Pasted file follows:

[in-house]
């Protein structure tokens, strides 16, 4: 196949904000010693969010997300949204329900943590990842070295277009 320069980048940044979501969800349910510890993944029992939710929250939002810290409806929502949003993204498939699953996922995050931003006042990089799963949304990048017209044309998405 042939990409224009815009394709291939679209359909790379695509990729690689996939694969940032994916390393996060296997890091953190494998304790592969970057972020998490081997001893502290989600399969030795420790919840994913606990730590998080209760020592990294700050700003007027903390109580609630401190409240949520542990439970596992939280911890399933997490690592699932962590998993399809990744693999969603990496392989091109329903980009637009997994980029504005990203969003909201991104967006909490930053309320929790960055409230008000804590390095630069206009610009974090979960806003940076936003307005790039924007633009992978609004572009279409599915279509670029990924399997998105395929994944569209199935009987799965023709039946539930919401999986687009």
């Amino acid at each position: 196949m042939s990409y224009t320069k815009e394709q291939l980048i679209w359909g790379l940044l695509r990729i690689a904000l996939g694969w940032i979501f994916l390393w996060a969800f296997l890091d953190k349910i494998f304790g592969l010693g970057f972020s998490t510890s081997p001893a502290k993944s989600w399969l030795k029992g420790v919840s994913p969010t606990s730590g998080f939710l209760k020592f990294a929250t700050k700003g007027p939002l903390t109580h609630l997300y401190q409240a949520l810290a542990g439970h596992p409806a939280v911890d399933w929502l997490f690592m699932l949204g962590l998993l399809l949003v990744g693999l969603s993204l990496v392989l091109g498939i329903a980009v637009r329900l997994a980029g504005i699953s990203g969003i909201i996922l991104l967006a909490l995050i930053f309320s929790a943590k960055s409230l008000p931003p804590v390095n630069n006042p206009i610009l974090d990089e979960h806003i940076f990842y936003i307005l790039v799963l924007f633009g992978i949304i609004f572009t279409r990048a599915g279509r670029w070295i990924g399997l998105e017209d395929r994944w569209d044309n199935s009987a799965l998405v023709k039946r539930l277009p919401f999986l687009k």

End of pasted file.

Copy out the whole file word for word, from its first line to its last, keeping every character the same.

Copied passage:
[in-house]
């Protein structure tokens, strides 16, 4: 196949904000010693969010997300949204329900943590990842070295277009 320069980048940044979501969800349910510890993944029992939710929250939002810290409806929502949003993204498939699953996922995050931003006042990089799963949304990048017209044309998405 042939990409224009815009394709291939679209359909790379695509990729690689996939694969940032994916390393996060296997890091953190494998304790592969970057972020998490081997001893502290989600399969030795420790919840994913606990730590998080209760020592990294700050700003007027903390109580609630401190409240949520542990439970596992939280911890399933997490690592699932962590998993399809990744693999969603990496392989091109329903980009637009997994980029504005990203969003909201991104967006909490930053309320929790960055409230008000804590390095630069206009610009974090979960806003940076936003307005790039924007633009992978609004572009279409599915279509670029990924399997998105395929994944569209199935009987799965023709039946539930919401999986687009």
């Amino acid at each position: 196949m042939s990409y224009t320069k815009e394709q291939l980048i679209w359909g790379l940044l695509r990729i690689a904000l996939g694969w940032i979501f994916l390393w996060a969800f296997l890091d953190k349910i494998f304790g592969l010693g970057f972020s998490t510890s081997p001893a502290k993944s989600w399969l030795k029992g420790v919840s994913p969010t606990s730590g998080f939710l209760k020592f990294a929250t700050k700003g007027p939002l903390t109580h609630l997300y401190q409240a949520l810290a542990g439970h596992p409806a939280v911890d399933w929502l997490f690592m699932l949204g962590l998993l399809l949003v990744g693999l969603s993204l990496v392989l091109g498939i329903a980009v637009r329900l997994a980029g504005i699953s990203g969003i909201i996922l991104l967006a909490l995050i930053f309320s929790a943590k960055s409230l008000p931003p804590v390095n630069n006042p206009i610009l974090d990089e979960h806003i940076f990842y936003i307005l790039v799963l924007f633009g992978i949304i609004f572009t279409r990048a599915g279509r670029w070295i990924g399997l998105e017209d395929r994944w569209d044309n199935s009987a799965l998405v023709k039946r539930l277009p919401f999986l687009k």